Frequently Asked Questions
Why should I take this survey? How will the survey results be used?
Your voice is important. The Steering Committee for A Greater Madison Vision will use the survey results to prepare a vision and plan to guide public and private decisions about how the region grows – to foster exceptional quality of life, economic opportunity, and a healthy environment for all.
How we grow matters. Over the next 25 years the greater Madison region will grow by 150,000 people – almost enough to fill Camp Randall stadium twice. Where the people, houses, cars, businesses, schools, roads and more go, and how they fit together, matters to things we care about. Like how much time we spend stuck in traffic. Can we or our children find housing we can afford? How severe will future floods be?
Regions where leaders and people work together on common goals do better at meeting these regional challenges. That’s why leaders in greater Madison came together to create A Greater Madison Vision.
What is A Greater Madison Vision? Who is Involved?
A Greater Madison Vision is an initiative guided by 46 leaders from business, government and non-profit organizations, who make up the Steering Committee. The mission is to prepare a vision and plan to guide public and private decisions about how the region grows. The Capital Area Regional Planning Commission, a local unit of government, provides support to the initiative. It started three years ago. Year one focused on capacity building, research, and trend analyses. Year two focused on outreach, education and engagement. The current year focuses on scenario planning and the survey. Next year will focus on preparing and implementing the regional vision and plan.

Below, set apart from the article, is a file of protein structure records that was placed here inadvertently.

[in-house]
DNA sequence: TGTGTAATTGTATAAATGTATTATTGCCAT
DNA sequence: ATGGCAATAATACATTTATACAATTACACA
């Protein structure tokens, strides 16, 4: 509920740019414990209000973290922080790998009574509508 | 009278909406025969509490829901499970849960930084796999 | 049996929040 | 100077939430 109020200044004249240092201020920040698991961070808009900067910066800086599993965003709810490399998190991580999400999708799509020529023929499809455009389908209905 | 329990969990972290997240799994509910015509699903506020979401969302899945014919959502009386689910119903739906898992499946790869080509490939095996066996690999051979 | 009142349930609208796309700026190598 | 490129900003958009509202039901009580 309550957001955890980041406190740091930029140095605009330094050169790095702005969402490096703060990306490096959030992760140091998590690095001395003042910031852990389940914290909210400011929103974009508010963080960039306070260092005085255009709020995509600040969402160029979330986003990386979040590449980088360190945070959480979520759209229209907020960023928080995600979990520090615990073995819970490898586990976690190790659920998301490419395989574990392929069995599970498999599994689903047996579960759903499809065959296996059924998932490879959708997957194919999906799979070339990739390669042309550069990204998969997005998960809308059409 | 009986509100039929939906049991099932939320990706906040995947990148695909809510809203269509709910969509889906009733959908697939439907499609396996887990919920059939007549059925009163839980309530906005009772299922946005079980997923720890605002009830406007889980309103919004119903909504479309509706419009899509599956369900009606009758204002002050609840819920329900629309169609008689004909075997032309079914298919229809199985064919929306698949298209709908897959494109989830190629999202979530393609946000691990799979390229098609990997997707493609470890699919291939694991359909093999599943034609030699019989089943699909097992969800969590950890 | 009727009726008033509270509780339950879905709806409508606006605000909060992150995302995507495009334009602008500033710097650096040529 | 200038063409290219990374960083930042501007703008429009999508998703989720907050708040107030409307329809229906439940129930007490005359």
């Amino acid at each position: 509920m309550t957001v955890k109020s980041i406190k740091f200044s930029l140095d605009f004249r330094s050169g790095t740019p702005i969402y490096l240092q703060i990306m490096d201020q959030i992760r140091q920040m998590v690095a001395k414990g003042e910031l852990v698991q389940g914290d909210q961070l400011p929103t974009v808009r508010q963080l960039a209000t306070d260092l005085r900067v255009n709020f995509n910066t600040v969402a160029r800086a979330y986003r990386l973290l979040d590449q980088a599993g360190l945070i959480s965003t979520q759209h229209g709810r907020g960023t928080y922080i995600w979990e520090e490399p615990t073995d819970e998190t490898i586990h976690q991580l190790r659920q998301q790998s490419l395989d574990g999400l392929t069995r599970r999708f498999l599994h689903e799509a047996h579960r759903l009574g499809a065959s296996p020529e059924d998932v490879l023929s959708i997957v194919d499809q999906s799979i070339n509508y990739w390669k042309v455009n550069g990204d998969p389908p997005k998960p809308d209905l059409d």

What is the “greater Madison region”?
Dane County and surrounding communities. People in this area are connected by housing, jobs, shopping, recreation, socializing and the natural resources like water that span municipal boundaries.
This survey is different than others I have taken before. Where are the questions?
The survey was designed to be online and interactive in order to make it engaging and easy to take, and to increase participation. It allows people to explore “what if” scenarios as a way to think about and express priorities for the changes and options we face.
The survey asks you what actions you think are more and less important for communities to address. If it was a paper survey, the question might be, which of the actions below do you think is most important? Which do you think is second most important? The survey also asks, which of the four growth options (Part 4) do you think is best for the region?
Why don’t the “estimated impact” numbers at the bottom of the scenarios change when I change my “preferred order” of actions at the top of the page?
The estimated impact numbers were generated by a computer modeling program based on the growth maps. The program uses many databases, and generally requires hours to calculate impacts based on changes made to the regional maps by a single user. It is not capable of responding to multiple inputs simultaneously in real time. That said, the relative priority of actions within scenarios, assigned by survey takers, provides valuable public input.